Now you know why art and architecture are so important -- they reflect our values as well as direct them.  In the Church art and architecture are not neutral but either for or against the faith.

Reprint from Mark Tooley and First Things

Reprinted from First Things online... 


How to Reach the Hip, Urban, and Socially Liberal

Outreach in the City by Mark Tooley

Bishop Rimbo is getting creative. Leader of the Evangelical Lutheran Church in America’s New York diocese since 2008, Robert Alan Rimbo has seen 20 percent of his flock depart over the last decade. Now, as the Wall Street Journal reports, his churches are advertising with giant crossword puzzles in the subway and touting “interactive art projects involving dye-filled soap bubbles.” One congregation “encourages churchgoers to use paint and clay to tell personal stories and ‘unleash your theological imagination’ as part of a twice-monthly art service.”

And, yes, Bishop Rimbo will conduct his first same-sex union in June, although his “conversion” on the issue occurred long ago in the 1980s. The ELCA voted in 2009 to permit same-sex rites, and although the article doesn’t mention it, ELCA membership losses thereafter accelerated. “The younger demographic wants a religion that won’t divide,” he explains, apparently believing that same-sex unions have been broadly unifying.
Over half of New Yorkers are immigrants or the children of immigrants, and the city hosts many thriving immigrant churches, Orthodox, Catholic, and Evangelical, Pentecostal, and charismatic, but Bishop Rimbo’s focus—at least in this profile—is on the white middle class, the traditional constituency for mainline churches. (The bishop mentions the 2009 vote on same-sex unions that persuaded several conservative Asian congregations to quit the ELCA in New York.)
There are many urban churches in New York and elsewhere successful with that group, especially the young professionals Rimbo thinks will approve of his impending same-sex union. Tim Keller of the conservative Presbyterian Church in America (PCA) is famous for his Redeemer Church in Manhattan, which with its various church plants has attracted thousands of members. He remains conservative on theology and sex while admitting that many of his urban church attenders are socially liberal.

I have noticed this phenomenon in the vibrant churches of Washington, DC that attract young people. The churches, most of them founded over the last decade or so, are conservative, typically Anglican, PCA, Assemblies of God, or Reformed. Many of their young congregants, mostly new to the city and living in hip, newly gentrified neighborhoods, are socially liberal. Yet these young social liberals are not attending the dozens of theologically liberal old line Protestant churches in DC whose beautiful sanctuaries are typically half or more empty with disproportionately old congregants on Sunday morning. These churches tout their openness to same-sex marriage as the supposed siren call for youngsters, largely without effect.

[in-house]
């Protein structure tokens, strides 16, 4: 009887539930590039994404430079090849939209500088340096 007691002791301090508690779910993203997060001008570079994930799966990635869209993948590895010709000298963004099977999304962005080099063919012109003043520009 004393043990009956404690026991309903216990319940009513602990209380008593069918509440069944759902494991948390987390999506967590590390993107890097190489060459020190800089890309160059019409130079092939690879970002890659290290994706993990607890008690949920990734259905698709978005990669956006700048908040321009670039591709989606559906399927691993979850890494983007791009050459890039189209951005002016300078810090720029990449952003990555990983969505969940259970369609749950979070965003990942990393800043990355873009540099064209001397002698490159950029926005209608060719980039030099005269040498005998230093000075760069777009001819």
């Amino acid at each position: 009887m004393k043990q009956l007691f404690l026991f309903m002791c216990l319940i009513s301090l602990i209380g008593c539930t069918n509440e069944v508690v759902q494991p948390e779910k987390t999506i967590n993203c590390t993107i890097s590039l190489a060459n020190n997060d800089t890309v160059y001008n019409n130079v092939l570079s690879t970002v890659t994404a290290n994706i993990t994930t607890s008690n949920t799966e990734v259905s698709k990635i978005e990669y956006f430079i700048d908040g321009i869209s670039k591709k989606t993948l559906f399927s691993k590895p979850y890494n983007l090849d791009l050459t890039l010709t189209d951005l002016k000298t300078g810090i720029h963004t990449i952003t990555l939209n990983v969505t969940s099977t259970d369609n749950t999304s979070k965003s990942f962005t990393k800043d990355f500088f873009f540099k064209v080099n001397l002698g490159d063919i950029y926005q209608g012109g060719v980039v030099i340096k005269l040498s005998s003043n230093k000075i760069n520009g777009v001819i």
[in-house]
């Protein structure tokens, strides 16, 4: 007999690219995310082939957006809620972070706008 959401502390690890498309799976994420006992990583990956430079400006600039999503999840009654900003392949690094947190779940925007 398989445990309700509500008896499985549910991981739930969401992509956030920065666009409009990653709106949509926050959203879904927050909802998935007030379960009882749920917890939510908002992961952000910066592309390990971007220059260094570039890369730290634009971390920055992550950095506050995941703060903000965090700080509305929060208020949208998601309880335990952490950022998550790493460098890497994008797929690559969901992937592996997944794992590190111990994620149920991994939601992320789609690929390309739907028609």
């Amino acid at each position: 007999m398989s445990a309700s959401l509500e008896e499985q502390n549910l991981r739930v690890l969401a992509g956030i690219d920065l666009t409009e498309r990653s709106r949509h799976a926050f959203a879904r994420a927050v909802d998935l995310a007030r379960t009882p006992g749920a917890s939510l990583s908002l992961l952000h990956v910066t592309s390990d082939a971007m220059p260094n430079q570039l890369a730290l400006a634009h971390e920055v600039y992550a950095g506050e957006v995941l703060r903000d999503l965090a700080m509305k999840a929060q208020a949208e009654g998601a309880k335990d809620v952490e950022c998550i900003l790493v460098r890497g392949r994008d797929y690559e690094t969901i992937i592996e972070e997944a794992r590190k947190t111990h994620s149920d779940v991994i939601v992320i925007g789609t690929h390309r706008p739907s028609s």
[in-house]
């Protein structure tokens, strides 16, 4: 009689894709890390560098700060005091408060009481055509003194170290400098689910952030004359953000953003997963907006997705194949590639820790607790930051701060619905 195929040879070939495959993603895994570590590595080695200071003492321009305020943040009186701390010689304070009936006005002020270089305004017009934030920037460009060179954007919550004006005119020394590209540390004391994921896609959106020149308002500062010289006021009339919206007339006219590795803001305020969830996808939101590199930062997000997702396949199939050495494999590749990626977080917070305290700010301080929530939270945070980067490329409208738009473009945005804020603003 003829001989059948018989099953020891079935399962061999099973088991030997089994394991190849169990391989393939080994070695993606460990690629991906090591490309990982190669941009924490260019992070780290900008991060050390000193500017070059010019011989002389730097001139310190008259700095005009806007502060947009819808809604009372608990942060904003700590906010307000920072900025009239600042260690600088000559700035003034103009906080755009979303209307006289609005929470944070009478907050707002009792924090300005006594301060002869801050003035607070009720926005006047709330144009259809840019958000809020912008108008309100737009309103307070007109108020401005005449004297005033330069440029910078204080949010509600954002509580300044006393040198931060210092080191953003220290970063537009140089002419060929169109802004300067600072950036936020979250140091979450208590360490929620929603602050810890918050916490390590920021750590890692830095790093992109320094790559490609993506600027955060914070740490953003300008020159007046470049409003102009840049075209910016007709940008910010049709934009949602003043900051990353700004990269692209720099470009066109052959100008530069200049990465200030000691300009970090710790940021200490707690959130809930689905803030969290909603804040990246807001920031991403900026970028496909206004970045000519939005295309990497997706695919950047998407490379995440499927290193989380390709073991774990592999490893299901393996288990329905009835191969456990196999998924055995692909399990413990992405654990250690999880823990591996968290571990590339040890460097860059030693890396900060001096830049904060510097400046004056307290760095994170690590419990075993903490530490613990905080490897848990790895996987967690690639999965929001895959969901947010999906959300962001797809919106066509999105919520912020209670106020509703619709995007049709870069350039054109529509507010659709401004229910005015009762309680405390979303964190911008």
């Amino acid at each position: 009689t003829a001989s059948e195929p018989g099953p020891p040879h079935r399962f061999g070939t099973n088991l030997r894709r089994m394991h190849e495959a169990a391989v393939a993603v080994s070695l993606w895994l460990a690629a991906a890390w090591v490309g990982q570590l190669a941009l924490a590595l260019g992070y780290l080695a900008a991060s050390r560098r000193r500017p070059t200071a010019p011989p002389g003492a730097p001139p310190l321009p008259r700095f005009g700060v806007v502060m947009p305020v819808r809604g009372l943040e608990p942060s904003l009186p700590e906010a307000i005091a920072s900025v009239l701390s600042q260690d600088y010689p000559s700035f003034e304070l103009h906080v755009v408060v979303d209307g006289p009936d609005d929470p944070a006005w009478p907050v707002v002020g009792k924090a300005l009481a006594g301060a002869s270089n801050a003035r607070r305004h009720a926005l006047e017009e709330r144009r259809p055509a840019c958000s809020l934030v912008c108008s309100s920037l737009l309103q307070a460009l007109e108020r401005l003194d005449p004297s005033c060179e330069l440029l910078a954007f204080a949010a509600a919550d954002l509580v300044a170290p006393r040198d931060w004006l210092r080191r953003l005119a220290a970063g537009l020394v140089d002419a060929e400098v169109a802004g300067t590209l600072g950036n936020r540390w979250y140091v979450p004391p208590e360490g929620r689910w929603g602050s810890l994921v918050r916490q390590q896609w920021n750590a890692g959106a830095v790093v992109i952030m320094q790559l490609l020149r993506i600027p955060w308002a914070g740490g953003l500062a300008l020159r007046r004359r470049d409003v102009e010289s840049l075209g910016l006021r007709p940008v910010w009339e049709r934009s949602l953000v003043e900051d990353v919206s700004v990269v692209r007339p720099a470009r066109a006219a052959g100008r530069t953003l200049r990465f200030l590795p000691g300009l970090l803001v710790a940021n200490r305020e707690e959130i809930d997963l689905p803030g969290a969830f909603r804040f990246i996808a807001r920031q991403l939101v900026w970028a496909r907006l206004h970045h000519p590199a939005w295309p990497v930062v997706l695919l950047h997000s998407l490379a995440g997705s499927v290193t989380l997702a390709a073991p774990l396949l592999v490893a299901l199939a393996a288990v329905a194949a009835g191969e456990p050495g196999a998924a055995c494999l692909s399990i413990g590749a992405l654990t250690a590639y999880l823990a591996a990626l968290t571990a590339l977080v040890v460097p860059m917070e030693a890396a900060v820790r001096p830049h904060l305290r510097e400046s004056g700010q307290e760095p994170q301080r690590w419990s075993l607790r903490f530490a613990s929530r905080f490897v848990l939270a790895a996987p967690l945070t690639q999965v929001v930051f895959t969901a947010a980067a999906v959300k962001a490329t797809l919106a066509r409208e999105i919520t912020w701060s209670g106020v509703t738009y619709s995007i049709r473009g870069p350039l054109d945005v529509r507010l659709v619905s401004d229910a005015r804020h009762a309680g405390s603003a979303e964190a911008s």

Why? I conjecture that even young social liberals desiring to worship prefer churches with spiritual vitality that profess a transcendent message challenging their own worldly preferences. In other words, these young people aren’t that much different from other spiritual seekers almost everywhere who, consciously or not, cleave to a faith that demands rather than accommodates.

Reaching New Yorkers is far from impossible. In 2010 the Barna Group polling firm found that 46 percent of New York area residents reported attending worship services, up from 31 percent in 2000. Yet differences between churches, in New York and nationally, matter. The Wall Street Journal glosses over this, saying “most Protestant religions” are declining, citing “Anglicans, Baptists, Episcopalians, Methodists, Lutherans, Pentecostals and Presbyterians,” which have dropped “drastically since the 1980s.”

The statement is a muddle. Old line Protestants, like Presbyterians, Methodists, [ELCA] Lutherans, and Episcopalians, have suffered steep decline since the 1960s. Pentecostals, like the Assemblies of God, continue to grow. “Anglicans,” having only emerged as a separate entity over the last decade by quitting the Episcopal Church, are growing. Southern Baptists were growing until the last decade.

So Bishop Rimbo’s crossword puzzles, dye-filled soap bubbles, and paint and clay expressionism are unlikely to revive New York Lutheranism. Ironically, there are some signs here and there that the sort of traditional Protestant liturgicalism that Lutherans once exemplified is increasingly attractive—especially to urban Evangelicals searching for theological roots deeper than those often found in generic Evangelicalism.
If Bishop Rimbo were willing to postpone his same-sex rite and experiment instead with theological orthodoxy, he might be surprised by the result. He might even preside over a Lutheran revival in New York.

Mark D. Tooley is president of the Institute on Religion & Democracy.  Read it all here. . .